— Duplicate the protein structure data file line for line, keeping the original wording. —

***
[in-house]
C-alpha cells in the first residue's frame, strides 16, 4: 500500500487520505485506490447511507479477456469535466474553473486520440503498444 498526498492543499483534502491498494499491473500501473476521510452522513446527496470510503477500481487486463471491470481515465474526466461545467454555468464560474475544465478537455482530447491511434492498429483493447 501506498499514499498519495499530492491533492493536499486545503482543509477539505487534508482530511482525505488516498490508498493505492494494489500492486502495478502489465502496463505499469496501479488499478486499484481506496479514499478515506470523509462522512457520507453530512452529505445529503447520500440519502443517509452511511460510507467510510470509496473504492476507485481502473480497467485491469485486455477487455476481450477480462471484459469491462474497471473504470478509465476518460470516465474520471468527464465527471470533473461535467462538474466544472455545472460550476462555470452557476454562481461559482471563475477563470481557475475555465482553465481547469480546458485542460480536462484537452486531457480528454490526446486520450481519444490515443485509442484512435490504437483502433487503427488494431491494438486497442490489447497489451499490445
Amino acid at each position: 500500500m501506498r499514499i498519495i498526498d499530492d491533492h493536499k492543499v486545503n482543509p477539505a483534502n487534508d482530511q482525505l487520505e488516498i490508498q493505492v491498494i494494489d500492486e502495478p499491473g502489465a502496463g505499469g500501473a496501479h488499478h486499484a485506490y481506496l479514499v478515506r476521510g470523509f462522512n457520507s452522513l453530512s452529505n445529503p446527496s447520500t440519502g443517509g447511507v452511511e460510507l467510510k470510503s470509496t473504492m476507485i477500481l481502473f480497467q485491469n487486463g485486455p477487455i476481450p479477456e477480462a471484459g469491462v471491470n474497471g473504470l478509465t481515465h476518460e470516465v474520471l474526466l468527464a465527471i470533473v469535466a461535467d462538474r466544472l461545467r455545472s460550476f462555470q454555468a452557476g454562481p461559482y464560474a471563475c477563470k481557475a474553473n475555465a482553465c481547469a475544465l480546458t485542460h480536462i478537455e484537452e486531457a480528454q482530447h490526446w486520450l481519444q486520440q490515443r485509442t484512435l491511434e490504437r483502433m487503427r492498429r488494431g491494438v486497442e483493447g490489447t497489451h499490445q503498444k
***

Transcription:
[in-house]
C-alpha cells in the first residue's frame, strides 16, 4: 500500500487520505485506490447511507479477456469535466474553473486520440503498444 498526498492543499483534502491498494499491473500501473476521510452522513446527496470510503477500481487486463471491470481515465474526466461545467454555468464560474475544465478537455482530447491511434492498429483493447 501506498499514499498519495499530492491533492493536499486545503482543509477539505487534508482530511482525505488516498490508498493505492494494489500492486502495478502489465502496463505499469496501479488499478486499484481506496479514499478515506470523509462522512457520507453530512452529505445529503447520500440519502443517509452511511460510507467510510470509496473504492476507485481502473480497467485491469485486455477487455476481450477480462471484459469491462474497471473504470478509465476518460470516465474520471468527464465527471470533473461535467462538474466544472455545472460550476462555470452557476454562481461559482471563475477563470481557475475555465482553465481547469480546458485542460480536462484537452486531457480528454490526446486520450481519444490515443485509442484512435490504437483502433487503427488494431491494438486497442490489447497489451499490445
Amino acid at each position: 500500500m501506498r499514499i498519495i498526498d499530492d491533492h493536499k492543499v486545503n482543509p477539505a483534502n487534508d482530511q482525505l487520505e488516498i490508498q493505492v491498494i494494489d500492486e502495478p499491473g502489465a502496463g505499469g500501473a496501479h488499478h486499484a485506490y481506496l479514499v478515506r476521510g470523509f462522512n457520507s452522513l453530512s452529505n445529503p446527496s447520500t440519502g443517509g447511507v452511511e460510507l467510510k470510503s470509496t473504492m476507485i477500481l481502473f480497467q485491469n487486463g485486455p477487455i476481450p479477456e477480462a471484459g469491462v471491470n474497471g473504470l478509465t481515465h476518460e470516465v474520471l474526466l468527464a465527471i470533473v469535466a461535467d462538474r466544472l461545467r455545472s460550476f462555470q454555468a452557476g454562481p461559482y464560474a471563475c477563470k481557475a474553473n475555465a482553465c481547469a475544465l480546458t485542460h480536462i478537455e484537452e486531457a480528454q482530447h490526446w486520450l481519444q486520440q490515443r485509442t484512435l491511434e490504437r483502433m487503427r492498429r488494431g491494438v486497442e483493447g490489447t497489451h499490445q503498444k